The minister came to the reception, and fit right in with our hooligan families and friends. Before he left he told us that sometimes he’s really worried about the future of the newlyweds he marries – they often seem more concerned about the wedding than the actual marriage – but, after watching us yukking it up with our families and friends, he felt good about being a part of our ceremony. He knew we were going to be alright. We knew how to laugh.

When I think about that day, I can’t imagine why anyone would want to deny other people the right to a wedding, and to a life-long commitment in marriage with the partner they love. I can’t understand why any heterosexual couple would feel their own marriage is threatened by giving homosexuals the same rights that they have. I feel a real yearning for other folks who love one another, and are brave enough to make a commitment to each other, to be allowed to have what my husband and I were allowed to have.

***

“Happiness is spiritual, born of Truth and Love. It is unselfish; therefore it cannot exist alone, but requires all mankind to share it.” –
from the chapter titled ‘Marriage’ in Science and Health with Key to the Scriptures by Mary Baker Eddy

wedding photo

Karen and Scott Terrell, 3-31-1984. Photo by Bob Harbison.

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“When did I buy this one?”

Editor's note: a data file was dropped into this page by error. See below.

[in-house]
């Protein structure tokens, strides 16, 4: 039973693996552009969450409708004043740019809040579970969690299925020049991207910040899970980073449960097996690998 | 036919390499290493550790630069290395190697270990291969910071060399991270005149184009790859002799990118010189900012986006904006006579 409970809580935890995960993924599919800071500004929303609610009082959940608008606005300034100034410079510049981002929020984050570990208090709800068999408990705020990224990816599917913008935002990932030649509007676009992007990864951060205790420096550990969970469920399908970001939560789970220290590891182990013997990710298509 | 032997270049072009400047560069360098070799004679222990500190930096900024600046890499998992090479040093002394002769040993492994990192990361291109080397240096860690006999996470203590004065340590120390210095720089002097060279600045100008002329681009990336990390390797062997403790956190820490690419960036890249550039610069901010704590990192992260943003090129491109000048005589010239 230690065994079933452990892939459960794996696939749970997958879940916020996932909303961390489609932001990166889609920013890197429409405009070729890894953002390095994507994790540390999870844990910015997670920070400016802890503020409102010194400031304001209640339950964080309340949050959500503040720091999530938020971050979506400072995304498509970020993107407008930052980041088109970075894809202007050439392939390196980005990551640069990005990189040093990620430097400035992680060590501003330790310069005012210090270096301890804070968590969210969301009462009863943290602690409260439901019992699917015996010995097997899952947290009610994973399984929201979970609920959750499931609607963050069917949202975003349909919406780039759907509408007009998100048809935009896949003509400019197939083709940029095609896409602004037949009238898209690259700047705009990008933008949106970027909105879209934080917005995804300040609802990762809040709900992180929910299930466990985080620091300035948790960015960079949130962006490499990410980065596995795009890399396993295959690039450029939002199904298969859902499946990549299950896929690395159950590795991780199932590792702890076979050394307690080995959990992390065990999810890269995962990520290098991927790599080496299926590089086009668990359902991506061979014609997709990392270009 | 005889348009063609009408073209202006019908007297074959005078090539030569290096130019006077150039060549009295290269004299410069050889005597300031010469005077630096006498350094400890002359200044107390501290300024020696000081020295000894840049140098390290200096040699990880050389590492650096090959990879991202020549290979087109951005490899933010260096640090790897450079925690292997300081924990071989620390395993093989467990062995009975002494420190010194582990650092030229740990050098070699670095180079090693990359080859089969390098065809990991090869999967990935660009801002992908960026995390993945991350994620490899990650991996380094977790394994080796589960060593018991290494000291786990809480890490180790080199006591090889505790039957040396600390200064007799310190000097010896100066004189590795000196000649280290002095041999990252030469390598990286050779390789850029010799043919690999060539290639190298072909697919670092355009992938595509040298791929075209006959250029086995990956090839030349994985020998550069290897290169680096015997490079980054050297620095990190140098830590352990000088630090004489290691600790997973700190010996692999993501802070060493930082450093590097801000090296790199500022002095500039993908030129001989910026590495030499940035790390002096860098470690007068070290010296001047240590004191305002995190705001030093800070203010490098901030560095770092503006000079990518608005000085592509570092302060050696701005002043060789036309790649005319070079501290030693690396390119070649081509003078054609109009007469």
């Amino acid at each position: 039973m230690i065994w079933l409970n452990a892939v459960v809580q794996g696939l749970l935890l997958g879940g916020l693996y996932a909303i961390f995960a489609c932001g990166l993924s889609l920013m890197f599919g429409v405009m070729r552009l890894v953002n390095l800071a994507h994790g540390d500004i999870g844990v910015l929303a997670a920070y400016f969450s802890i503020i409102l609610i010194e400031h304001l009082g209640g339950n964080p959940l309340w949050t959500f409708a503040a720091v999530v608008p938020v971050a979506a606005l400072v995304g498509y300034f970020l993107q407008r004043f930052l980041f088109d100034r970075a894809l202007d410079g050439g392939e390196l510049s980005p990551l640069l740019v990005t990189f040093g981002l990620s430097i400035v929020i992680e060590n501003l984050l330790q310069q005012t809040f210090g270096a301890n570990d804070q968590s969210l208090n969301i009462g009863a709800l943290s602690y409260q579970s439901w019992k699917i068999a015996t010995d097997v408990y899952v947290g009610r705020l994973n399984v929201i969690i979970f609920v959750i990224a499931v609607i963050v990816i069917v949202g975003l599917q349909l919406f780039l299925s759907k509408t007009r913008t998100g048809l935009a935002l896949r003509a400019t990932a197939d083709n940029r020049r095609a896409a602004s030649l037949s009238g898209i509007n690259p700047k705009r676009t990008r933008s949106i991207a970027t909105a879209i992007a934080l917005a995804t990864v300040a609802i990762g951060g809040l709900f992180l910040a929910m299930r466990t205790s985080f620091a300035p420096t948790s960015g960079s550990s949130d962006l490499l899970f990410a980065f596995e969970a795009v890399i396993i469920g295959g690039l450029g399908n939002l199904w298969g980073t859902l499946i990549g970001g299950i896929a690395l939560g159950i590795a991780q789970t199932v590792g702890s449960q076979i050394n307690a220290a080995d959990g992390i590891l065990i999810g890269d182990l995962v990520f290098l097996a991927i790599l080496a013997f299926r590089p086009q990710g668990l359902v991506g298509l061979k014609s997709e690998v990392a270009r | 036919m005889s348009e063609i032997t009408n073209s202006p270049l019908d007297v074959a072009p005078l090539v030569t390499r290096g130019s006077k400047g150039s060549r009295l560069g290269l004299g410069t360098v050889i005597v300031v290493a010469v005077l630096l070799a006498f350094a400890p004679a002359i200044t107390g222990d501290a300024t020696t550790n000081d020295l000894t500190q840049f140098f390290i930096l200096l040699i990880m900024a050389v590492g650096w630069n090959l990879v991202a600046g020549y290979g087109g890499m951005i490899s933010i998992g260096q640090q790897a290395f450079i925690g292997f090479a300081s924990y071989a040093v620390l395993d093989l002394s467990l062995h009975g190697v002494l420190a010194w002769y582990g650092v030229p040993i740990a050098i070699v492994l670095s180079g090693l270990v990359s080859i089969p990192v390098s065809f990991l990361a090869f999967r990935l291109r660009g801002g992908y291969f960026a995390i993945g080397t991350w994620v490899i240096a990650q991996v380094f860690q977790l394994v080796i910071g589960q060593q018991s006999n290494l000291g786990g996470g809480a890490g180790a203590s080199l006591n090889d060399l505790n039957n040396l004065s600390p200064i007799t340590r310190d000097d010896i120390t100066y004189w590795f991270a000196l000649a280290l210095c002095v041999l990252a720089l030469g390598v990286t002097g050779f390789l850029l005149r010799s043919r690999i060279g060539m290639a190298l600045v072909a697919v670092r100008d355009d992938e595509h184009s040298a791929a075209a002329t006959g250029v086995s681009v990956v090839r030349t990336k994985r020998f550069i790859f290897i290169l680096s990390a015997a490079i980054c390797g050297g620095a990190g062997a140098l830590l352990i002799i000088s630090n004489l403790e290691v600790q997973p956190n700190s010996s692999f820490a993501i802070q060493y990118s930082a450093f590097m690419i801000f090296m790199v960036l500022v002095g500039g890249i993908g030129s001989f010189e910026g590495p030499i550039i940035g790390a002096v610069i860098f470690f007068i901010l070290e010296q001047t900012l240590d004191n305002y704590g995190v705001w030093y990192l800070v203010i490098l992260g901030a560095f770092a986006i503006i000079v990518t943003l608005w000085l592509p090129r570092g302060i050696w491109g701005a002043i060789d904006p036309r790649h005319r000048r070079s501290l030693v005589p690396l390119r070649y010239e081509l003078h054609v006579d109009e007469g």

Dad: Hi, Karen!
Karen: Hi, Daddy. How are you feeling?
Dad: I’m bored stiff. I can’t move around here…
Karen: Do you want to go for a drive?
Dad: Yeah!

Alpine hat on his head, I help Dad out of the house and into my car. First stop: Sisters Espresso for Dad’s root beer float.
Dad: Thank you! Have you ever been to the Big Four Inn? I lived there for a while when I was in the Coast Guard.
Karen: Yeah. You and I went there last summer, remember?
Dad: Yeah.

I drive to the post office to collect my mail and then head through Edison…
Dad: (Looking at Edison Elementary School.) I gave a talk there, didn’t I?
Karen: Yup. You gave your K2 talk there.
Dad: (Nodding.) I remember.

We cross over the slough and soon come upon four or five eagles in a field, fighting over dinner. I pull over and get out of my car to snap some quick photos. As I’m taking pictures of the eagles a flock of snow geese flies overhead – soaring and swooping and honking – it’s glorious. I take some photos of them, too, and then get back in the car. Dad has been waiting patiently for me, slurping on his root beer float.